As part of my Masters in Design Innovation I’ve been doing work in the public sector, looking at how design skills and ways of thinking can be transferred to front line staff to think about the user experience and innovate at a grassroots level.  I began with quite an open mind about this being possible, and I still believe it is, Ramsay has reignited my beliefs a little.  I do believe however that design is a vocational profession and I believe that the way Ramsay excelled at noticing details is because he was in environment he knows well, and is top of his game in.  In addition though he was taking on the role of investigator, and this is something to take stock of.  In the book Simplicity, Edward De Bono says,

“If you are too good at adjusting to the current system you may never realise the system needs changing.”

Staff learning how to Customer Journey Map

Staff learning to customer journey map

And so if we take the task of passing the skills and tools of service design to ‘non’ designers, perhaps to think of it like the role of investigator is the way forward.  By giving people new skills and tools to think in the ‘customer’s’ shoes and like a designer, they will be able to see ways the front line service can be changed.  This does however require a level of autonomy to be allowed to do this.  I will categorically say that currently in the public sector this is very difficult and comes down to many things like the risk averse mentality and management structures.

There is hope though.  And something I want to believe is discussed in Thackara’s opening to his book, In the Bubble: Designing for a complex world.

“Everyone designs,” wrote scientist Herb Simon, “who devises courses of action aimed at changing existing situations, into preferred ones.” For Victor Papanek, too, “design is basic to all human activities – the placing and patterning of any act towards a desired goal constitutes a design process.”  Designing is what human beings do.”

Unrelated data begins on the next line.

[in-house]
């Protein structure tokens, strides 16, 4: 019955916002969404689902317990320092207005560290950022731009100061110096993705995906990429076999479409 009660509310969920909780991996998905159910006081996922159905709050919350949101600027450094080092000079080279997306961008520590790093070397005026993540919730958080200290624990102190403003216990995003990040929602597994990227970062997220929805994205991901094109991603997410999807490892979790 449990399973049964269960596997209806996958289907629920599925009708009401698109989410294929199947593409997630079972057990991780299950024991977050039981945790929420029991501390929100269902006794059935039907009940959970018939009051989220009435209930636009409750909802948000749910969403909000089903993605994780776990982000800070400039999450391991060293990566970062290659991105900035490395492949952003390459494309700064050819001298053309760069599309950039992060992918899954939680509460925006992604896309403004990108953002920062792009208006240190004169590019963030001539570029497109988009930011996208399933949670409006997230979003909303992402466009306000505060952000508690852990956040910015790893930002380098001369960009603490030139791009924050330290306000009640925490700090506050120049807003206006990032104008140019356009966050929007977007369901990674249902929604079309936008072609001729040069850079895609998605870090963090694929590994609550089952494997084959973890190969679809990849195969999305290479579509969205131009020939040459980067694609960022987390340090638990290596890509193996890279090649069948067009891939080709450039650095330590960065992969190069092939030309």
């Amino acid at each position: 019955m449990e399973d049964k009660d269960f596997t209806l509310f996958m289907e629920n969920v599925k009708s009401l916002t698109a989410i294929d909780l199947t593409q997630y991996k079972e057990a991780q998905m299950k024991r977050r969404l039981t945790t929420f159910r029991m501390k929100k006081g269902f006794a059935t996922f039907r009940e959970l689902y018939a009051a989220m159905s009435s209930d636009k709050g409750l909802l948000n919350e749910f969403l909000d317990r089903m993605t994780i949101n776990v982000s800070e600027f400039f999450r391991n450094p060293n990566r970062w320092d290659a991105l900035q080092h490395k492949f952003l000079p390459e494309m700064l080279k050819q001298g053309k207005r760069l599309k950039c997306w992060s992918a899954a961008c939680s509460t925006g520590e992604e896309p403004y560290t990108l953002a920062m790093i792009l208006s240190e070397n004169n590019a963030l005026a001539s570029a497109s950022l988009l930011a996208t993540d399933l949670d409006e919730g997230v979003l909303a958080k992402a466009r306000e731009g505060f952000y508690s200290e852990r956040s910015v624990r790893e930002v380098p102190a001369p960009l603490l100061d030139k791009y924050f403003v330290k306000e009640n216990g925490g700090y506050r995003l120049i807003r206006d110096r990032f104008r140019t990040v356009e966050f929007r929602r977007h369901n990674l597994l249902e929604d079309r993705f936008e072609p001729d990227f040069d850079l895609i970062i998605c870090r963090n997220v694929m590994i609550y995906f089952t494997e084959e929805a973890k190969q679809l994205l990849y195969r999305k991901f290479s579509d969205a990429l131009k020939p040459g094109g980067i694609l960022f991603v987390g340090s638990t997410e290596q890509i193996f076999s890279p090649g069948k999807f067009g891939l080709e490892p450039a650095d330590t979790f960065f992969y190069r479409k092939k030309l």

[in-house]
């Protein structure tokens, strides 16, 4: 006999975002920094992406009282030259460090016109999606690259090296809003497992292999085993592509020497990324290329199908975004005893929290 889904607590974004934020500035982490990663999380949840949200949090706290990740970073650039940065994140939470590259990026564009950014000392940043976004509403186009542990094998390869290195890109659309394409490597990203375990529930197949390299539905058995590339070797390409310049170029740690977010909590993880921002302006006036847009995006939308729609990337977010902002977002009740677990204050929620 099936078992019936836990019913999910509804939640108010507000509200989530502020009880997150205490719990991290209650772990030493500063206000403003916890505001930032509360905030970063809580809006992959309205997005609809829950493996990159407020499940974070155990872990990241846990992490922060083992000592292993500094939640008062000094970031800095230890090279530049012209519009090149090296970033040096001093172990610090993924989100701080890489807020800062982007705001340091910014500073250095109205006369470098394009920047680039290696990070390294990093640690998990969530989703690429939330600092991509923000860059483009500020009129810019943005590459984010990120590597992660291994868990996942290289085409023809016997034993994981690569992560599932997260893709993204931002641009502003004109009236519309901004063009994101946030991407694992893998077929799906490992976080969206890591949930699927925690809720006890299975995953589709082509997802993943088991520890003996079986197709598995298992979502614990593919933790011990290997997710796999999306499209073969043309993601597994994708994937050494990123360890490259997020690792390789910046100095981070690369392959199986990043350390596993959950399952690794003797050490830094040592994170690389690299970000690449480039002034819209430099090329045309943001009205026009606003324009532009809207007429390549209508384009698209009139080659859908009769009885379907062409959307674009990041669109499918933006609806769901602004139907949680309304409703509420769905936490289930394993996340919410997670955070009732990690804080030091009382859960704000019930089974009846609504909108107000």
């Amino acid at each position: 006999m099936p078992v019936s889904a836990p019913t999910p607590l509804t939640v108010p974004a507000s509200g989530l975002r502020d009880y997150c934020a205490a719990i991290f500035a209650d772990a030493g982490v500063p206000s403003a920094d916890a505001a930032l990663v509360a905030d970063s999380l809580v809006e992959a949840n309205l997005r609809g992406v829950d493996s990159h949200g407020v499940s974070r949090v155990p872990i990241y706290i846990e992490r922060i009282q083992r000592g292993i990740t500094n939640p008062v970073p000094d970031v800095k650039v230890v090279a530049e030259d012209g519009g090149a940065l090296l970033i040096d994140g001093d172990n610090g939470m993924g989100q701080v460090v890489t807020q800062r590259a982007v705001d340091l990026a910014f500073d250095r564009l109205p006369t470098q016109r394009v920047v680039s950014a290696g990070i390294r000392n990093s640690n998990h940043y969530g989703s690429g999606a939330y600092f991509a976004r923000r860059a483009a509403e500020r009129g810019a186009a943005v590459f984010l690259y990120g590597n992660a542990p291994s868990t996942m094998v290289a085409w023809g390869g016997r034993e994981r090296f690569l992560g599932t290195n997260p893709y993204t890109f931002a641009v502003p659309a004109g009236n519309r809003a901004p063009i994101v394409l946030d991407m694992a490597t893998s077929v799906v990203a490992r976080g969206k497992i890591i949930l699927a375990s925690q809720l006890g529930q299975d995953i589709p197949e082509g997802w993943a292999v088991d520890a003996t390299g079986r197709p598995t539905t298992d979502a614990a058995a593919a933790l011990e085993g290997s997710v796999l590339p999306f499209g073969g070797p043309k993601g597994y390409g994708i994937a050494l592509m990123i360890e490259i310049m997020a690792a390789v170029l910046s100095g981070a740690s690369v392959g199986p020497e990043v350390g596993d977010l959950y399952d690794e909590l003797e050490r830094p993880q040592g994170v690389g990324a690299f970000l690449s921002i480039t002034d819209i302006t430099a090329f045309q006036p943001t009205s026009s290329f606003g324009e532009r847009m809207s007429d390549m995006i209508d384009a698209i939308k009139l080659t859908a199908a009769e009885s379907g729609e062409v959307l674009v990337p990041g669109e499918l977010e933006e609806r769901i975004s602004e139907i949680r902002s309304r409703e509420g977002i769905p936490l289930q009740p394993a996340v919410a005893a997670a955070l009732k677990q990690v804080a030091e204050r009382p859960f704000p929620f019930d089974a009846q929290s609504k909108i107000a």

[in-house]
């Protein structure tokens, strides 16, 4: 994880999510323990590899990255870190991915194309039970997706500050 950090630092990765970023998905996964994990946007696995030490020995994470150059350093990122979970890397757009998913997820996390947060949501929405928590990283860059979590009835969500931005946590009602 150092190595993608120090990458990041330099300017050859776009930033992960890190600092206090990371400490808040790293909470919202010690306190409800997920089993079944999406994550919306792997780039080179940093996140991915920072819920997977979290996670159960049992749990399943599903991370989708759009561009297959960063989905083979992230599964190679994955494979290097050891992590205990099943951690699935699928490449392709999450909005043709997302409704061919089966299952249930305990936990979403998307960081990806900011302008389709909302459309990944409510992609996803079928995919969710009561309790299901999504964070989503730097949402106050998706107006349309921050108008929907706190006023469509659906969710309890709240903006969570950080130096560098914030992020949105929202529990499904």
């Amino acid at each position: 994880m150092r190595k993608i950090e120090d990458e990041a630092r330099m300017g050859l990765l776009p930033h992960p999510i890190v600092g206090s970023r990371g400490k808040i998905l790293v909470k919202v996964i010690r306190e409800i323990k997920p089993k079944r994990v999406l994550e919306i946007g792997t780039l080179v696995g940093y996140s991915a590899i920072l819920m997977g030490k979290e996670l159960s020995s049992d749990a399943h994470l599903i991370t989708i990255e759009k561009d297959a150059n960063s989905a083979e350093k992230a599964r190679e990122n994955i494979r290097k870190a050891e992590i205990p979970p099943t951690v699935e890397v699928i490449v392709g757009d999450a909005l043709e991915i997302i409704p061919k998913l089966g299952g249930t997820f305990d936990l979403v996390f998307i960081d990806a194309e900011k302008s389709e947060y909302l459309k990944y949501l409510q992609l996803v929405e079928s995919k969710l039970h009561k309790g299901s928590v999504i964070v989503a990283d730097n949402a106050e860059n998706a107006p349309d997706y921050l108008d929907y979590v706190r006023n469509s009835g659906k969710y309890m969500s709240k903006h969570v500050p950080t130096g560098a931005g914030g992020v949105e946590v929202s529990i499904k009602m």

I am troubled that it takes a certain type of person and mindset to think and question scenarios like a designer and soon I hope to publish a recent piece of writing on this topic which elaborates on my thoughts.  In no way am I set in any way on my opinions, the next nine months or so I will be investigating this through practical work with frontline staff in the public sector with a clear goal on a sustainable implementation, so when designer’s are out the picture, staff have the relevant support and skills to use the designer’s toolkit and thinking.  In essence, it will have to be a transformative process, and if you haven’t already, pick up Tim Brown’s ‘Change by Design’ I suggest you do.

“The designer is no longer defining a finished result, but is creating the conditions for, or catalysing an emergent system that will change and re-configure after they have left the scene”

Those who know me personally may remind me that I did state not everyone can be a designer but at the very least I’d like to think that others can harness aspects of design thinking to start asking questions about the services they deliver and designers can start to work on ways of sustainably changing cultures in new domains.

My mind is entirely open again. Cheers Ramsay!

I would be interested to get thoughts on the subject of ‘Everyone as designer’ and from people who have worked on similar projects to hand over design skills.